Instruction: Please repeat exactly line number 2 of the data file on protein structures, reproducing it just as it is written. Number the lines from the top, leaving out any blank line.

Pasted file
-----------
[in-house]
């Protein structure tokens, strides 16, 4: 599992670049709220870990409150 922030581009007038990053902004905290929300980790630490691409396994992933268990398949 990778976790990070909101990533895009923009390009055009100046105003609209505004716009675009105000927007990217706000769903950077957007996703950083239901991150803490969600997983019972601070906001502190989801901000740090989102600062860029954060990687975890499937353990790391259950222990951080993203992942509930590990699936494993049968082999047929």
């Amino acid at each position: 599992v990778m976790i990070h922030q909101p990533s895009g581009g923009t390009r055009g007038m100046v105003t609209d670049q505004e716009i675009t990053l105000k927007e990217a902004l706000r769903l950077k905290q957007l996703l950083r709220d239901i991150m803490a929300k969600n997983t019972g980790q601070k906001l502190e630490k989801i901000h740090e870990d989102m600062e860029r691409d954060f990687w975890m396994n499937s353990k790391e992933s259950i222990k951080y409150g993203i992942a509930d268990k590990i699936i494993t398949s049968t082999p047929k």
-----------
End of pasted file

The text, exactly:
């Protein structure tokens, strides 16, 4: 599992670049709220870990409150 922030581009007038990053902004905290929300980790630490691409396994992933268990398949 990778976790990070909101990533895009923009390009055009100046105003609209505004716009675009105000927007990217706000769903950077957007996703950083239901991150803490969600997983019972601070906001502190989801901000740090989102600062860029954060990687975890499937353990790391259950222990951080993203992942509930590990699936494993049968082999047929």